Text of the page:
"New York Passenger Arrival Lists (Ellis Island), 1892-1924," database, FamilySearch (https://familysearch.org/ark:/61903/1:1:JF51-V6Y : 6 December 2014), Gladys Bourner, 17 May 1903; citing departure port Liverpool, arrival port New York, ship name Cedric, NARA microfilm publication T715 and M237 (Washington D.C.: National Archives and Records Administration, n.d.).
  • Charles Kingsley Bourner, aged 9, originally from North Shields, England, who arrived in New York in 1903 aboard the ship "Cedric" from Liverpool, England [4]CITATION[CLOSE]
    "New York Passenger Arrival Lists (Ellis Island), 1892-1924," database, FamilySearch (https://familysearch.org/ark:/61903/1:1:JF51-V6B : 6 December 2014), Charles Kingsley Bourner, 17 May 1903; citing departure port Liverpool, arrival port New York, ship name Cedric, NARA microfilm publication T715 and M237 (Washington D.C.: National Archives and Records Administration, n.d.).
  • Archibald E. Bourner, originally from Kenterdon, Kent, who arrived in New York in 1919 aboard the ship "Denis" from Liverpool, England [5]CITATION[CLOSE]
    "New York Passenger Arrival Lists (Ellis Island), 1892-1924," database, FamilySearch (https://familysearch.org/ark:/61903/1:1:J64F-N28 : 6 December 2014), Archibald E. Bourner, 19 Sep 1919; citing departure port Liverpool, arrival port New York, ship name Denis, NARA microfilm publication T715 and M237 (Washington D.C.: National Archives and Records Administration, n.d.).
  • James Bourner, aged 34, who arrived in New York in 1921 aboard the ship "Northwestern Miller" from London, England [6]CITATION[CLOSE]
    "New York Passenger Arrival Lists (Ellis Island), 1892-1924," database, FamilySearch (https://familysearch.org/ark:/61903/1:1:J6VV-C3D : 6 December 2014), James Bourner, 29 May 1921; citing departure port London, England, arrival port New York, ship name Northwestern Miller, NARA microfilm publication T715 and M237 (Washington D.C.: National Archives and Records Administration, n.d.).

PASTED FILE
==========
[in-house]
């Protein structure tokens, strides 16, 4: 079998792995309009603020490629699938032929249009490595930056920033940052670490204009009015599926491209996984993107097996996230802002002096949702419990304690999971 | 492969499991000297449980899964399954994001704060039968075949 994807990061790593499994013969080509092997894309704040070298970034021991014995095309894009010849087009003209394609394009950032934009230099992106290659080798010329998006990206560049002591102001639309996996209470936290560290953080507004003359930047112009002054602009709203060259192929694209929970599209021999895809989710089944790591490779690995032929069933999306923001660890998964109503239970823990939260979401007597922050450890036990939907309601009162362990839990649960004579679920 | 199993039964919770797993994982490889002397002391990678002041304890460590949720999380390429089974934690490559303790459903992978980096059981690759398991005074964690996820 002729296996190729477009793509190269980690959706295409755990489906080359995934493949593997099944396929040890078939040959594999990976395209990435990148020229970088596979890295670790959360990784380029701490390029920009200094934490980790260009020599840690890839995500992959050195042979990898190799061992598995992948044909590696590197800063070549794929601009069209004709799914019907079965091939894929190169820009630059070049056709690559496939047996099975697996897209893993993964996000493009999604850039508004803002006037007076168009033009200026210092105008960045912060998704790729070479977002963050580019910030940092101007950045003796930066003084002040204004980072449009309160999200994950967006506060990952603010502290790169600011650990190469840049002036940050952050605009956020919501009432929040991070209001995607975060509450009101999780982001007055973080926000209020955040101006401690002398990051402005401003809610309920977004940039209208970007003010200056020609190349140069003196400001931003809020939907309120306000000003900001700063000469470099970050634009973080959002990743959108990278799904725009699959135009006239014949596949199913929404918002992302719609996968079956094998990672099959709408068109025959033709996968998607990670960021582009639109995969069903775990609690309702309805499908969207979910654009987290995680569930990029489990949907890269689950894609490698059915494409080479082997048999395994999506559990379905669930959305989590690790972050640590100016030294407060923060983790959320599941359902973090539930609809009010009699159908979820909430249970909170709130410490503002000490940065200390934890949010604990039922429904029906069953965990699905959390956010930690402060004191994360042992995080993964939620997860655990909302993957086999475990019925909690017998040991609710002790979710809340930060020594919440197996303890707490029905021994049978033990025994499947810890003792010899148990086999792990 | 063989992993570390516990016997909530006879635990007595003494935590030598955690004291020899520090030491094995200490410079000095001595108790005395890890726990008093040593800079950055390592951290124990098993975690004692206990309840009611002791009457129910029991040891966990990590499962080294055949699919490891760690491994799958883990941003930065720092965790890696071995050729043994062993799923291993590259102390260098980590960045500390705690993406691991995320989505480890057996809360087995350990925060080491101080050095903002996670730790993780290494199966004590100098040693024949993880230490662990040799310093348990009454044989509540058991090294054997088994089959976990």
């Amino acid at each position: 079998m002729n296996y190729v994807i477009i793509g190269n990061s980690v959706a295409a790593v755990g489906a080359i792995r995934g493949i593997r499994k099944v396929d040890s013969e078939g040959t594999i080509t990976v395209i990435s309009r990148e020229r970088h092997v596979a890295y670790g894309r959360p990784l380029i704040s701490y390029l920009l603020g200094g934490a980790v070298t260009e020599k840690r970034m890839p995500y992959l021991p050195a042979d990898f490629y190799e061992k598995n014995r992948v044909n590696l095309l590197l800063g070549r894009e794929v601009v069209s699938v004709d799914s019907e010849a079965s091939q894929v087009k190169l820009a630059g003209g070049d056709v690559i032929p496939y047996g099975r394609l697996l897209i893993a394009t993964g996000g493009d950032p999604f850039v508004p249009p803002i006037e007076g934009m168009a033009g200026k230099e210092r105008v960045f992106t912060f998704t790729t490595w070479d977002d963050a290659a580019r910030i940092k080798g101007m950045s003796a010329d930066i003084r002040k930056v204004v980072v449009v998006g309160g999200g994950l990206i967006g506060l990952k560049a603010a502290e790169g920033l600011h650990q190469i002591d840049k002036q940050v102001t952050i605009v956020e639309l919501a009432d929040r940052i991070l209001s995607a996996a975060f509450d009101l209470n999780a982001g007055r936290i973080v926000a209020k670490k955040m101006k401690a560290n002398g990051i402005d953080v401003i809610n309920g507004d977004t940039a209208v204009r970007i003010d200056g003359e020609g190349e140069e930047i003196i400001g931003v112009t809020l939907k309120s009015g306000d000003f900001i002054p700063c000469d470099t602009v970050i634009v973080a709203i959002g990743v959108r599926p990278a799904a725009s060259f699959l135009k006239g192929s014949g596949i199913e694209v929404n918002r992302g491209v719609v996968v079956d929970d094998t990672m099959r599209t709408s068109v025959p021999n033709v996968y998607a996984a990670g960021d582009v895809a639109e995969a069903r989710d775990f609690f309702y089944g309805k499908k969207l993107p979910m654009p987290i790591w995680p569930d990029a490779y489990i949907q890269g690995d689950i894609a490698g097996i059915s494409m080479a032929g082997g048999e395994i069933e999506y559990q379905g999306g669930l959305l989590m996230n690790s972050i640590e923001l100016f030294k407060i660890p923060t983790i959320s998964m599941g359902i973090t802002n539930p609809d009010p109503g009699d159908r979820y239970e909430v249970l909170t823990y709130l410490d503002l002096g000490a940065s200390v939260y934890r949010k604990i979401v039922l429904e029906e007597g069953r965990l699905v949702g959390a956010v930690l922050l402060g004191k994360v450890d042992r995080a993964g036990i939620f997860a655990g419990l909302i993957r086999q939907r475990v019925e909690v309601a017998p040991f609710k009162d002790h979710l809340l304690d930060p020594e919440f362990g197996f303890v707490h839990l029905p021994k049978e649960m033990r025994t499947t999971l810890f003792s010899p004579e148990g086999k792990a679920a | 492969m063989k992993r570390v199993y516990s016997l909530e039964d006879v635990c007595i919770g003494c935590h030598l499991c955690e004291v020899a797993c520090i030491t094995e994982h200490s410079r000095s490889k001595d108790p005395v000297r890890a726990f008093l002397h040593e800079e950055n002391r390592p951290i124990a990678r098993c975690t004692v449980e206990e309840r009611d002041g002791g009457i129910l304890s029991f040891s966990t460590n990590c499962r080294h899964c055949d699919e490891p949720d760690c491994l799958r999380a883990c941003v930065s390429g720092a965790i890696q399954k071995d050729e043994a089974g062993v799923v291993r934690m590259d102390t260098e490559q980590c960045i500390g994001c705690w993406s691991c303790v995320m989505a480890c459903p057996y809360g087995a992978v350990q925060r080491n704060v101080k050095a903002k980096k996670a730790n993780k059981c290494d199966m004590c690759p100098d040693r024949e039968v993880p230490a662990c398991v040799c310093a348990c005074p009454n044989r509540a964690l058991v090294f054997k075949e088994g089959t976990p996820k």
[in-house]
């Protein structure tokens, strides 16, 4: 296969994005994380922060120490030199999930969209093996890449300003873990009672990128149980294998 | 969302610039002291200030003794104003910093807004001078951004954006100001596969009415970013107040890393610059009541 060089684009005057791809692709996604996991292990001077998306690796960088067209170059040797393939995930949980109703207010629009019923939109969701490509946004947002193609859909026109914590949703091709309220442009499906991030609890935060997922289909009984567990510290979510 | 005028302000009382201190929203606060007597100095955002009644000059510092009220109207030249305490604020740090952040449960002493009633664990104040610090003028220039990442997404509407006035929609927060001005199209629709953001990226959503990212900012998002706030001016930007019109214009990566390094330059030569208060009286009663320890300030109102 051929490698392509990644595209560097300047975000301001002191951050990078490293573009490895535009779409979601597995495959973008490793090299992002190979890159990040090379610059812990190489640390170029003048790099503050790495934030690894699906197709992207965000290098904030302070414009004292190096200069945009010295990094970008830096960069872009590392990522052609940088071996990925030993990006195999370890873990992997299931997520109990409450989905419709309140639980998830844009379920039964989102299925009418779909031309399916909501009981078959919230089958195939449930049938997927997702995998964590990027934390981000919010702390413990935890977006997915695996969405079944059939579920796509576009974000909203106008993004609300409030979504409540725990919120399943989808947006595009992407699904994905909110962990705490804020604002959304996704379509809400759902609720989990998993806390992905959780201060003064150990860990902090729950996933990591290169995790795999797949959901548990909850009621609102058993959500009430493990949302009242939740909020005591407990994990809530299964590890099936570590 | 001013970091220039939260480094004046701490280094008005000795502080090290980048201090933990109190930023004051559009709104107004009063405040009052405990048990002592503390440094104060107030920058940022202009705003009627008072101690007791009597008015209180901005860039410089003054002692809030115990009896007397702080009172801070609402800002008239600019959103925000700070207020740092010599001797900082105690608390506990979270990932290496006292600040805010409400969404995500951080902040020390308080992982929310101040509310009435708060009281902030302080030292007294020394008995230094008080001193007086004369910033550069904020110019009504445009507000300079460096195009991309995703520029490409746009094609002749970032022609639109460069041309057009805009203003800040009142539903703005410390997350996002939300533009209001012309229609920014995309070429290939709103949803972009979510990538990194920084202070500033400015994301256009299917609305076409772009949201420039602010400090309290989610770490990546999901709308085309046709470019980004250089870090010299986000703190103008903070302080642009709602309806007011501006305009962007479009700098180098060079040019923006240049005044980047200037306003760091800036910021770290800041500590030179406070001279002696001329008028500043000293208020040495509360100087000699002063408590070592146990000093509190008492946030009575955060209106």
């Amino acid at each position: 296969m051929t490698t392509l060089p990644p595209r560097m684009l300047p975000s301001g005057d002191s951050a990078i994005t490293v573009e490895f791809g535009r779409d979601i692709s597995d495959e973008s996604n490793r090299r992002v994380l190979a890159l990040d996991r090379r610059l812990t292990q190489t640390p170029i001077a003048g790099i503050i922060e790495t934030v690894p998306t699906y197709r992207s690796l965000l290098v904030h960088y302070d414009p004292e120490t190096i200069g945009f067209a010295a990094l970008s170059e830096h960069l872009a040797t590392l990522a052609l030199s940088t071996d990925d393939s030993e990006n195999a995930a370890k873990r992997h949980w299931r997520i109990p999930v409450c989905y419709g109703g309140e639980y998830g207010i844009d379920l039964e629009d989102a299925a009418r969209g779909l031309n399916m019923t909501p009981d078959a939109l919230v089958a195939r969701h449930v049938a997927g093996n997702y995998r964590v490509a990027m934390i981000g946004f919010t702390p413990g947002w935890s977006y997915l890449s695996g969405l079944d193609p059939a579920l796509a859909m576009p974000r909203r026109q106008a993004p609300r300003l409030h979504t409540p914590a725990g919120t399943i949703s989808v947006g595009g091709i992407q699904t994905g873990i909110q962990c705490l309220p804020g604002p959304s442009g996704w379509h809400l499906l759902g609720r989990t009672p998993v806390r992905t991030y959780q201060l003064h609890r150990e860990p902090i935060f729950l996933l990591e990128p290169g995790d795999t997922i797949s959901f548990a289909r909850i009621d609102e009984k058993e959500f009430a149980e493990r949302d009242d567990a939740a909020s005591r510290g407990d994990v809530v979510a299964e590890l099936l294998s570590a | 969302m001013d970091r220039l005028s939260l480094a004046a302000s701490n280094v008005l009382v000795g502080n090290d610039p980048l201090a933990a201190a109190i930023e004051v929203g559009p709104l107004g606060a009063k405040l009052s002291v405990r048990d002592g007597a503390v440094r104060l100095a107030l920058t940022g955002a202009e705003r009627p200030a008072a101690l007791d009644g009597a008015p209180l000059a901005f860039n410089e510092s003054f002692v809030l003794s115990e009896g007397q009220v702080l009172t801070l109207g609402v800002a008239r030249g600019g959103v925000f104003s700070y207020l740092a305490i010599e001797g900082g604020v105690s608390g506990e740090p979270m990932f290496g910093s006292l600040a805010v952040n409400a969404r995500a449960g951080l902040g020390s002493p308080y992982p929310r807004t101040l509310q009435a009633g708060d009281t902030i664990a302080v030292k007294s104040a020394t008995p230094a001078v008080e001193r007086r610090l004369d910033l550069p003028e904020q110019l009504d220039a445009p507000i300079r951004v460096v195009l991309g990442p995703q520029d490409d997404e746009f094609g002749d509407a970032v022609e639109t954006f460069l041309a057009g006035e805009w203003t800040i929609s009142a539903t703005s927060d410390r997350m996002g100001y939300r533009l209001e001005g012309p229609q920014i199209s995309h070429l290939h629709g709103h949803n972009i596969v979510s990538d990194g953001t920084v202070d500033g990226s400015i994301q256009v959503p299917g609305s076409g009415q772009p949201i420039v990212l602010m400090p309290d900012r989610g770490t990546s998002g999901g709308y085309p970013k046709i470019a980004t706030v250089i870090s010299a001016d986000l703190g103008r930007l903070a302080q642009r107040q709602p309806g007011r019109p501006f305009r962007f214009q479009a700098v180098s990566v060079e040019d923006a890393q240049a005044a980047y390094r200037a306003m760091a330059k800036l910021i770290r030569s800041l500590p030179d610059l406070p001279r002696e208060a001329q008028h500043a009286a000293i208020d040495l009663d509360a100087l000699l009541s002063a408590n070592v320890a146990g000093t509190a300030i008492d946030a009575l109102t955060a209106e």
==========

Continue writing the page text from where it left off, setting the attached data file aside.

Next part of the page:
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The Bourner Motto

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The Bourner Motto


The motto was originally a war cry or slogan. Mottoes first began to be shown with arms in the 14th and 15th centuries, but were not in general use until the 17th century. Thus the oldest coats of arms generally do not include a motto. Mottoes seldom form part of the grant of arms: Under most heraldic authorities, a motto is an optional component of the coat of arms, and can be added to or changed at will; many families have chosen not to display a motto.

Motto: Haec omnia transeunt
Motto Translation: All these things pass away.


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Bourner Family Crest Products

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Bourner Family Crest Products



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See Also

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See Also



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Citations

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Citations


  1. ^ Mills, A.D., Dictionary of English Place-Names. Oxford: Oxford University Press, 1991. Print. (ISBN 0-19-869156-4)
  2. ^ Williams, Dr Ann. And G.H. Martin, Eds., Domesday Book A Complete Translation. London: Penguin, 1992. Print. (ISBN 0-141-00523-8)
  3. ^ "New York Passenger Arrival Lists (Ellis Island), 1892-1924," database, FamilySearch (https://familysearch.org/ark:/61903/1:1:JF51-V6Y : 6 December 2014), Gladys Bourner, 17 May 1903; citing departure port Liverpool, arrival port New York, ship name Cedric, NARA microfilm publication T715 and M237 (Washington D.C.: National Archives and Records Administration, n.d.).
  4. ^ "New York Passenger Arrival Lists (Ellis Island), 1892-1924," database, FamilySearch (https://familysearch.org/ark:/61903/1:1:JF51-V6B : 6 December 2014), Charles Kingsley Bourner, 17 May 1903; citing departure port Liverpool, arrival port New York, ship name Cedric, NARA microfilm publication T715 and M237 (Washington D.C.: National Archives and Records Administration, n.d.).
  5. ^ "New York Passenger Arrival Lists (Ellis Island), 1892-1924," database, FamilySearch (https://familysearch.org/ark:/61903/1:1:J64F-N28 : 6 December 2014), Archibald E. Bourner, 19 Sep 1919; citing departure port Liverpool, arrival port New York, ship name Denis, NARA microfilm publication T715 and M237 (Washington D.C.: National Archives and Records Administration, n.d.).
  6. ^ "New York Passenger Arrival Lists (Ellis Island), 1892-1924," database, FamilySearch (https://familysearch.org/ark:/61903/1:1:J6VV-C3D : 6 December 2014), James Bourner, 29 May 1921; citing departure port London, England, arrival port New York, ship name Northwestern Miller, NARA microfilm publication T715 and M237 (Washington D.C.: National Archives and Records Administration, n.d.).